FAIRBANKS — A helicopter carrying a team of geologists crashed in northern Alaska near Coldfoot, the National Transportation Safety Board confirmed Wednesday.

No one was hurt in the crash, which reportedly occurred while the pilot was looking for a safe place to land near Coldfoot — a small town with a population of about 12, about halfway up the Dalton Highway 259 miles north of Fairbanks. 

Chris Shaver, an aviation investigator for the NTSB in Alaska, said the pilot reported noticing an “uncommanded descent” while looking for the a landing site.

Shaver said the pilot first attempted to add power to pull up, but, after that failed, decided to try to put the aircraft down instead of fighting the descent. 

When the helicopter hit the ground its forward momentum tipped it over onto its side.

Shaver said the crash did not appear to be an issue with the helicopter.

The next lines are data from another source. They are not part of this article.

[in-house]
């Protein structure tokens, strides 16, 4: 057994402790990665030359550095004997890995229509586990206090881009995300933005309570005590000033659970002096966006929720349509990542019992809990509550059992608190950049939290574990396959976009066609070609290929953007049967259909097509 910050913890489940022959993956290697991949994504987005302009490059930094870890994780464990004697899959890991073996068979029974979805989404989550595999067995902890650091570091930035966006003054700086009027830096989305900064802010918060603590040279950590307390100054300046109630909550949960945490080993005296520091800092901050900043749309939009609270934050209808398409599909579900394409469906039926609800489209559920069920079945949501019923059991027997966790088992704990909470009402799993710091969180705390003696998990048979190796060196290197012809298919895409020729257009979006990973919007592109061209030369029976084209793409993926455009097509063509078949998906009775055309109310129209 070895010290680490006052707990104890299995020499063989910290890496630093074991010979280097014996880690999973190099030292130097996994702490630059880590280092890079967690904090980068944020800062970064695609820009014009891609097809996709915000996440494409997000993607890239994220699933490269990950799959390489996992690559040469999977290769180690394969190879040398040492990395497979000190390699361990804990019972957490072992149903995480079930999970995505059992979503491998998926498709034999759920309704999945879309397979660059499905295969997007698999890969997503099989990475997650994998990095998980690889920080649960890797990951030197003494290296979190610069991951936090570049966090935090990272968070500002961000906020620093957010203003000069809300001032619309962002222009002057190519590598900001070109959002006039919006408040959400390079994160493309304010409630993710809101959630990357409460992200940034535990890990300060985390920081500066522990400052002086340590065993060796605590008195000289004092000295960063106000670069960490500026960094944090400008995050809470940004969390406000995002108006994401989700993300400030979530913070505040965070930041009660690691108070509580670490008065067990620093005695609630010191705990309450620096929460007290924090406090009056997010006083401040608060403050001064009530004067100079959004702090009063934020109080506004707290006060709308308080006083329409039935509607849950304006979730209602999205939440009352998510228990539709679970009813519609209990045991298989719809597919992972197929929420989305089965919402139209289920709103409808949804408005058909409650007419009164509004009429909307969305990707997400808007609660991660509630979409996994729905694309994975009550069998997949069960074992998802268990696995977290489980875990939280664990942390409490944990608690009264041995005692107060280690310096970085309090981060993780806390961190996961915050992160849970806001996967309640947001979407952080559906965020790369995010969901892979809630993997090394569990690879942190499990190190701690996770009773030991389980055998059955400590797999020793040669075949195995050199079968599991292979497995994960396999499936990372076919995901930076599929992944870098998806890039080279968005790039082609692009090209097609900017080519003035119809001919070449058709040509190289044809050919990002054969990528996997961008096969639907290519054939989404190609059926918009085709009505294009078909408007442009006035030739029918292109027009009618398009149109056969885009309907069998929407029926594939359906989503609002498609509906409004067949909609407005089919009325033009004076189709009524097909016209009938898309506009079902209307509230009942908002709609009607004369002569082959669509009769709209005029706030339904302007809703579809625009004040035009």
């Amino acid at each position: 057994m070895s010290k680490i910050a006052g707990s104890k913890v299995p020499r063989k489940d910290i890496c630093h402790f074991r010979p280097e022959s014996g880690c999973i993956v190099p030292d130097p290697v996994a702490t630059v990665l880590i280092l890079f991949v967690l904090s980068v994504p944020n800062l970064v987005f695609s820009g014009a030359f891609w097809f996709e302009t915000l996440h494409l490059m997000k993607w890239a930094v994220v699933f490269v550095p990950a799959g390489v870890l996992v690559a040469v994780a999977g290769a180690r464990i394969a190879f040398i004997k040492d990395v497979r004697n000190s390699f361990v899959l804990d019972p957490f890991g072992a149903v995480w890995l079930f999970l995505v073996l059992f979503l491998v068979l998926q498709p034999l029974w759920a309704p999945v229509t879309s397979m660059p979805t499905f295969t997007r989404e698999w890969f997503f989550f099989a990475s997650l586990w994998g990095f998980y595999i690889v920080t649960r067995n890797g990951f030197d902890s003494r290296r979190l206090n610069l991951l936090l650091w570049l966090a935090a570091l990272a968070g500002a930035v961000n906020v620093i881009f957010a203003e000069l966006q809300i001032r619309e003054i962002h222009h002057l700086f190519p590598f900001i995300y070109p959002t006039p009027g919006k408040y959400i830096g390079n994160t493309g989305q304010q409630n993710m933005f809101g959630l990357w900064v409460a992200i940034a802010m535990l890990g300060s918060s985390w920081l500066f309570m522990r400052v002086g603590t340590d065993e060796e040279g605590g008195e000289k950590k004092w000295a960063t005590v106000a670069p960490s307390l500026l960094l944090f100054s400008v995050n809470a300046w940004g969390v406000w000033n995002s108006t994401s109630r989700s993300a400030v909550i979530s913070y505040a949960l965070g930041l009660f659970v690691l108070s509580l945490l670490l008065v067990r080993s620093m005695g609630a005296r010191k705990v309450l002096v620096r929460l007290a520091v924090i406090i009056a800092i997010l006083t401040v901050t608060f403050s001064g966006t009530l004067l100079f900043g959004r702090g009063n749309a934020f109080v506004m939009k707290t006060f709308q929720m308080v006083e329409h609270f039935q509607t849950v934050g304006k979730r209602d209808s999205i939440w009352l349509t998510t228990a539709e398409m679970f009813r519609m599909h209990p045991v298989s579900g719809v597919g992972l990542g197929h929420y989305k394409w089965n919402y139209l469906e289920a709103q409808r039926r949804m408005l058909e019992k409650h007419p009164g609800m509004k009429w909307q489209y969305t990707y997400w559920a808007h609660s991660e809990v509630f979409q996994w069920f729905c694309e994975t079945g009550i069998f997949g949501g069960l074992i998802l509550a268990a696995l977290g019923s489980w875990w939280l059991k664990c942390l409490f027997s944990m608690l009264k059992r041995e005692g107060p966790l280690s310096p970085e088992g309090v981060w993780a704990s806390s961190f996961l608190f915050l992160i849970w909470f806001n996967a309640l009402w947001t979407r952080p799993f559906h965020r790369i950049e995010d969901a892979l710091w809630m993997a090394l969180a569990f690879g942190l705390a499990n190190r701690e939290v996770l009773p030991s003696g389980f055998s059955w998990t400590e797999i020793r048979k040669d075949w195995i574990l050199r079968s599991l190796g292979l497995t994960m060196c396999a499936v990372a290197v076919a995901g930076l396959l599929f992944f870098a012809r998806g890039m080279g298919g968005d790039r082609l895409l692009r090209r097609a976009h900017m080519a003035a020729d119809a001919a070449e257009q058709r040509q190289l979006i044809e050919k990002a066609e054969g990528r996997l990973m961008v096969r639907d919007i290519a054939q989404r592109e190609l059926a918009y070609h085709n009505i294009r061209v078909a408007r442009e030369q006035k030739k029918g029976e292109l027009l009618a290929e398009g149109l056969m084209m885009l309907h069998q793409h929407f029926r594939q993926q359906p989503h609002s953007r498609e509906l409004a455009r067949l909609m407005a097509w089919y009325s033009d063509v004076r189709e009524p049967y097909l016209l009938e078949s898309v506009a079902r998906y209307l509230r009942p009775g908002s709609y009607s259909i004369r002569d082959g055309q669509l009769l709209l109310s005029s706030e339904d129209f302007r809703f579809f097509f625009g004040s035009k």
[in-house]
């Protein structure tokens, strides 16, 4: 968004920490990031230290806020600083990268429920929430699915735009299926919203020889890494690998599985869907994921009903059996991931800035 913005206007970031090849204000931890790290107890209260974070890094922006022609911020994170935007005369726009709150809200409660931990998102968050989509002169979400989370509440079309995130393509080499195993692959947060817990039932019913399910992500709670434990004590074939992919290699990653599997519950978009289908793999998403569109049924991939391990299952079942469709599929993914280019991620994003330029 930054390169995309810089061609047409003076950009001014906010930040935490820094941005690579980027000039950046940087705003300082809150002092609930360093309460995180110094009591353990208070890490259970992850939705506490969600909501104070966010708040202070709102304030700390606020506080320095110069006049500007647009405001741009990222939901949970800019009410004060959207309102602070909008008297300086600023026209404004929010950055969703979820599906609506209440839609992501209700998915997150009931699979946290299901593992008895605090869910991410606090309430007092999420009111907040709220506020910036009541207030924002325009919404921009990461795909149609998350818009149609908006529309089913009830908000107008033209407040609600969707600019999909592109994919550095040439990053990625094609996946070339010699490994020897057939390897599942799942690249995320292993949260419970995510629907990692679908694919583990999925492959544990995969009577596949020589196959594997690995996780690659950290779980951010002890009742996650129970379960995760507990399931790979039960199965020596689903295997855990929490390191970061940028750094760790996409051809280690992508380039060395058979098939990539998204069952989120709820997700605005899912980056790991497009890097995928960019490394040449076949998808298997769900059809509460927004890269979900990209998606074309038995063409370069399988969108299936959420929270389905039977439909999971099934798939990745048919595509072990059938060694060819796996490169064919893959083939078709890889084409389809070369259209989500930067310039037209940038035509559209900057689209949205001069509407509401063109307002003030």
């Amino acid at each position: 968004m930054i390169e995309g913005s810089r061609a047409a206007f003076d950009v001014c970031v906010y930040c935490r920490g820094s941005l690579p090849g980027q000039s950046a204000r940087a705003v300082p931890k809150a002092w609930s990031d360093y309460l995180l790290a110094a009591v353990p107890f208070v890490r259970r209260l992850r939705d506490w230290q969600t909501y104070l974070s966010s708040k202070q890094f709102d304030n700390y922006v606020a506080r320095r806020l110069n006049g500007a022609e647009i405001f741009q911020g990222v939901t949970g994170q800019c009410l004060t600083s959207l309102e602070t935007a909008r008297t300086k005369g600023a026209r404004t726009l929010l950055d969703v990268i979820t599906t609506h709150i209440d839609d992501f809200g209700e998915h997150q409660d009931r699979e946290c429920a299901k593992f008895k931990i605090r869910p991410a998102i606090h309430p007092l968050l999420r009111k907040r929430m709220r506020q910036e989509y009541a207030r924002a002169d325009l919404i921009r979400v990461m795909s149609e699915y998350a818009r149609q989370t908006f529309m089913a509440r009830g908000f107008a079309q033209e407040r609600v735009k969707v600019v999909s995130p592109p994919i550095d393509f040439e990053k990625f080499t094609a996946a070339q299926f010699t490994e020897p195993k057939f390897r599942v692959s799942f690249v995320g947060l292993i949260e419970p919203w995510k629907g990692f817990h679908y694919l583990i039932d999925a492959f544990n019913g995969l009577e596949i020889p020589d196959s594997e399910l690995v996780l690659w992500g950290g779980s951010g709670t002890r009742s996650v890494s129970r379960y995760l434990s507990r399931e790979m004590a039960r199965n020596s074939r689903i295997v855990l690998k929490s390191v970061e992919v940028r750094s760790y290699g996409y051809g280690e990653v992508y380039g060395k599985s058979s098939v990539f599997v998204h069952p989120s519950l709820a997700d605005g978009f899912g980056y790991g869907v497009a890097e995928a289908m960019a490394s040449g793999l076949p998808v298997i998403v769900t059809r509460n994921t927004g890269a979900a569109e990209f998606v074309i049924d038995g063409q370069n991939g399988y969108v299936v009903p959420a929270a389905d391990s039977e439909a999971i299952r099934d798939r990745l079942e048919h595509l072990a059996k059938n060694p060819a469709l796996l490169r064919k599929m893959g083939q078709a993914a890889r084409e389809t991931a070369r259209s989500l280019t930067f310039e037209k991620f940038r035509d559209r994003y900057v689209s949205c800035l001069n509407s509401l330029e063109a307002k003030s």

“It was just getting it into a situation that was going to be really hard for him to get out of,” Shaver said. 

“I think he made the right decision ... instead of trying to go do a bunch of things to get out of it he decided to descend.”

The aircraft, a Robinson 44, was owned by Quicksilver Air. The company is based in Fairbanks, from which it operates six helicopters and two fixed-wing Super Cub airplanes.

The R-44 that crashed was carrying a team from the Alaska Division of Geological and Geophysical Surveys that was making the trip to examine frozen debris lobes that are threatening the haul road.

Quicksilver co-owner Sharon Swisher said Wednesday that the aircraft had been recovered.

Contact staff writer Weston Morrow at 459-7520. Follow him on Twitter: @FDNMschools.

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